Italy: Employment, GDP to fall in south 2012-2015, OBI says

OBI Director General Corvino say youth must take up challenge

10 July, 15:45

(ANSAMed) - SORRENTO, JULY 10 - Italy's gross domestic product (GDP) will grow by a modest 0.8-0.9% in its central and northeastern regions in the 2012-2015 period, while in the northwest the economy will be virtually static, with 0.2% annual growth, and the south's GDP will drop by 0.4% a year, according to forecasts by the Observatory of Banks Enterprises of Economy and Finance (OBI) released on Tuesday. The findings were released by experts at this year's Sorrento Meeting of 250 economists, academics, bankers, researchers and representatives of public and private institutions, as well as Nobel Peace Prize winner Shirin Ebati, and Moroccan feminist writer and psychiatrist, Rita El Khayat.

Italy's youth will be particularly hard hit in the next three years, with 0.3% decline in the number of people under 25 in work in the South, compared to modest rises in employment in Italy overall (+0.3%), in central Italy (+0.5%), in the northeast (+0.7%) and in the northwest (+0.4%). If these projections come true, southerners will make up 25.5% of the employed labor force by the end of the 2005-2015 decade, down from 27.6% at the start of it, according to OBI.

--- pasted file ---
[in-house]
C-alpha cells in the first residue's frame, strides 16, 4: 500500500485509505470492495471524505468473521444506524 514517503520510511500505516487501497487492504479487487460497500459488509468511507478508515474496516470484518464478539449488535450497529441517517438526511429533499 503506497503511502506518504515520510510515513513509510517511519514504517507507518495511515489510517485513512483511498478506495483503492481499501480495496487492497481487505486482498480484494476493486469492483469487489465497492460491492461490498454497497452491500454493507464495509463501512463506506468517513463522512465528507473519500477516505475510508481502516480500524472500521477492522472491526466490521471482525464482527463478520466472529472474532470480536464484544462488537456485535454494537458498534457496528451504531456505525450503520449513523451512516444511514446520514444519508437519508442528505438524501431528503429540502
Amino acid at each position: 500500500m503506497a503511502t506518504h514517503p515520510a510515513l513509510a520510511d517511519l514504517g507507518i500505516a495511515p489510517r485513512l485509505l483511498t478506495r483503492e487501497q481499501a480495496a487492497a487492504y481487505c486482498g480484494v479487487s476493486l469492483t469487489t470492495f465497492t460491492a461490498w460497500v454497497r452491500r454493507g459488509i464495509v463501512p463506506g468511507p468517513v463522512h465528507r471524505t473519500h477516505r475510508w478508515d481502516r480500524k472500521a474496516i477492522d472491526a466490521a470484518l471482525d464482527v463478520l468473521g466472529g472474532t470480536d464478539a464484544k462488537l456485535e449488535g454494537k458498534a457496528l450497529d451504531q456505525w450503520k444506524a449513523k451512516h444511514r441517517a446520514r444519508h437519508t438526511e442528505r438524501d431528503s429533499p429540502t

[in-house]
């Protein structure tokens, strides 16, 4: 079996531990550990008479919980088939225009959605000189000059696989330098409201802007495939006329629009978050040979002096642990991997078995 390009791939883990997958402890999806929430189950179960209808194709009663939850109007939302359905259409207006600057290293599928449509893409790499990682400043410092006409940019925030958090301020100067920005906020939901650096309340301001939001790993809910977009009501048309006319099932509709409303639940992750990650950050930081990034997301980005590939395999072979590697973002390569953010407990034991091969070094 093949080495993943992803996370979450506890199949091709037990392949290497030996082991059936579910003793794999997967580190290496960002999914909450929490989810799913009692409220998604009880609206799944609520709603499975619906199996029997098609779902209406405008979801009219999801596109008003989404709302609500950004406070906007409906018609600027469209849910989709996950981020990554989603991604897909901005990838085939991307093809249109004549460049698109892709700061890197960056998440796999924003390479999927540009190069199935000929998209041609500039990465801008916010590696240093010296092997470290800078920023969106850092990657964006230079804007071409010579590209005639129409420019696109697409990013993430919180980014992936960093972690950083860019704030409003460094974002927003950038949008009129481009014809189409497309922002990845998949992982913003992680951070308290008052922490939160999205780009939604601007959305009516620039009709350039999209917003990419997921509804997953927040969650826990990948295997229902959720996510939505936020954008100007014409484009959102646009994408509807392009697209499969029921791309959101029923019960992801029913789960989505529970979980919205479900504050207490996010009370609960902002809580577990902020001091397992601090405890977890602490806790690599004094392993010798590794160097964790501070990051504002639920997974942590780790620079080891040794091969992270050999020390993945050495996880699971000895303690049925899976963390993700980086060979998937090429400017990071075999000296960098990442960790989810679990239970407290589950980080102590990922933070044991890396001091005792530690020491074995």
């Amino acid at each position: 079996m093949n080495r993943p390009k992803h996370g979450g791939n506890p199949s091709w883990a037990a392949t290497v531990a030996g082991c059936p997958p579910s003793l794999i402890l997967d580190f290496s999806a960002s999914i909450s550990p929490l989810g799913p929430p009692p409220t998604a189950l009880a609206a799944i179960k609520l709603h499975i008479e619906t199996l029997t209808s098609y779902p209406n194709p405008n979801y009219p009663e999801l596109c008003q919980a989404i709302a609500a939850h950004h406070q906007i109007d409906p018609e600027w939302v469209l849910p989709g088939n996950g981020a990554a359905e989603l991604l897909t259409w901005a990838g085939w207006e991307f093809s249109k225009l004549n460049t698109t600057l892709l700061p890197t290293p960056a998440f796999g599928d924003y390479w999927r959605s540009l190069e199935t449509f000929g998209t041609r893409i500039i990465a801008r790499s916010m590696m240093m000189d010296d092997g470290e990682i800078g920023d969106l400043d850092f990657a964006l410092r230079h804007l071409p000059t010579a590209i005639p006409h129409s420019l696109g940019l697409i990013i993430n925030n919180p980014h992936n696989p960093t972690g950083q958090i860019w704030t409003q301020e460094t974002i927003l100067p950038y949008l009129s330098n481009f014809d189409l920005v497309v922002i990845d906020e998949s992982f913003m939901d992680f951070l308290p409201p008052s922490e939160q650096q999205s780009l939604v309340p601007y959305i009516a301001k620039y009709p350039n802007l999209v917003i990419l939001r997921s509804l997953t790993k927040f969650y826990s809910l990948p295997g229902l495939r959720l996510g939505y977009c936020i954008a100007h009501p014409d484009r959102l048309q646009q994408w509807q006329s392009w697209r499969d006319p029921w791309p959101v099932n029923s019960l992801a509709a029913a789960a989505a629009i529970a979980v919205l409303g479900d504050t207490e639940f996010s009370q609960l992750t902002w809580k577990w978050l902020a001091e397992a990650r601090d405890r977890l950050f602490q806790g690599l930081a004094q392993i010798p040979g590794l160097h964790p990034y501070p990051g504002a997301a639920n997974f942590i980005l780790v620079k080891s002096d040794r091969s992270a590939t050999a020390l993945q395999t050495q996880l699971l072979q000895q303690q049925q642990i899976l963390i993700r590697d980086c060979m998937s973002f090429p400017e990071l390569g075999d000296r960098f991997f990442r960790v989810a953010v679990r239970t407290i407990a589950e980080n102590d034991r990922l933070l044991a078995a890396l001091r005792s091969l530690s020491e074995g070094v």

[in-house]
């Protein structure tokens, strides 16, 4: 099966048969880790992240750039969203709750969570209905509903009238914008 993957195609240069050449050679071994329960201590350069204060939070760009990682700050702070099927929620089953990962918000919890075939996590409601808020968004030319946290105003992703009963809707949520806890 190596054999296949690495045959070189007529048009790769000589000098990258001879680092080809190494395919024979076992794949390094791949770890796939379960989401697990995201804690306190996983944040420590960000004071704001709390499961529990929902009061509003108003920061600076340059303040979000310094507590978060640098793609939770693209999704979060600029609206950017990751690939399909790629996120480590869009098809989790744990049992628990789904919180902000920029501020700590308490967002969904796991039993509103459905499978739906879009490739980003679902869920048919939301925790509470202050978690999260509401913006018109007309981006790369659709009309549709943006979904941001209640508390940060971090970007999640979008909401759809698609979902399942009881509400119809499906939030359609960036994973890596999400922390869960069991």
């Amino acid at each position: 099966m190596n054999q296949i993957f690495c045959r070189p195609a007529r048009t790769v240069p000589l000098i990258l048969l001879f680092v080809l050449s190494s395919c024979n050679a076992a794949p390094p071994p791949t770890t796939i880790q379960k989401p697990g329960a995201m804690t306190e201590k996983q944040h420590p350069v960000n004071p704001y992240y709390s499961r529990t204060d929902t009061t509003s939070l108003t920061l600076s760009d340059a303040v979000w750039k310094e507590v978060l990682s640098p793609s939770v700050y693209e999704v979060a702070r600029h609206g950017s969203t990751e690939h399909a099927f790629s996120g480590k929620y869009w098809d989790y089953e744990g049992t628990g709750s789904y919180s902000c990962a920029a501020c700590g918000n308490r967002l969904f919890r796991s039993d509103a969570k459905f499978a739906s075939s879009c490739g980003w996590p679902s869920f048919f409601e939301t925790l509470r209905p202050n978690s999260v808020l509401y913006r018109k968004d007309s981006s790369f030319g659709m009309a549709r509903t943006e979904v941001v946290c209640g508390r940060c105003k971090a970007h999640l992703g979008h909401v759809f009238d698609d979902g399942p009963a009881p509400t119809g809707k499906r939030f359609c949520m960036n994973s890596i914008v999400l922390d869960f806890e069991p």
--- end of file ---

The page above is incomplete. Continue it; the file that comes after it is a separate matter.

The gradual concentration of jobs in Italy's four north-eastern regions will affect internal migration as well as the flow of people from Eastern Europe, Africa, and the Mediterranean, OBI experts said.

''The data confirms the need for an overall transformation of European and Mediterranean economic, social and political systems,'' OBI Director General Antonio Corvino said. ''We must admit that the economic, social and political thinking of the past few decades has been flattened by conformism. It has lost its potential for critical analysis''.

This change of worldview, Corvino said, is essential to avoid ''the deterioration of civil society, the dangerous drift towards criminality, the risk of clashes between Mediterranean cultures, and the sacrifice of entire generations of young people''.

Corvino called on Sorrento Meeting participants, on society at large, and on youth to take up the intellectual challenge posed by the current situation, by emulating the likes of Federico Caffe', John Kenneth Galbraith and Albert Camus. In particular, he invited young people to ''overcome the 'single thought' critique of neoliberalism in order to face the new social and economic challenges''.

Ebati and El Khayat called for gender equality and the defense of women's rights as fundamental conditions for overcoming the current crisis, especially in the many countries, from East to West, where the road to freedom and an even playing field for both men and women is still a long one. (ANSAMed).

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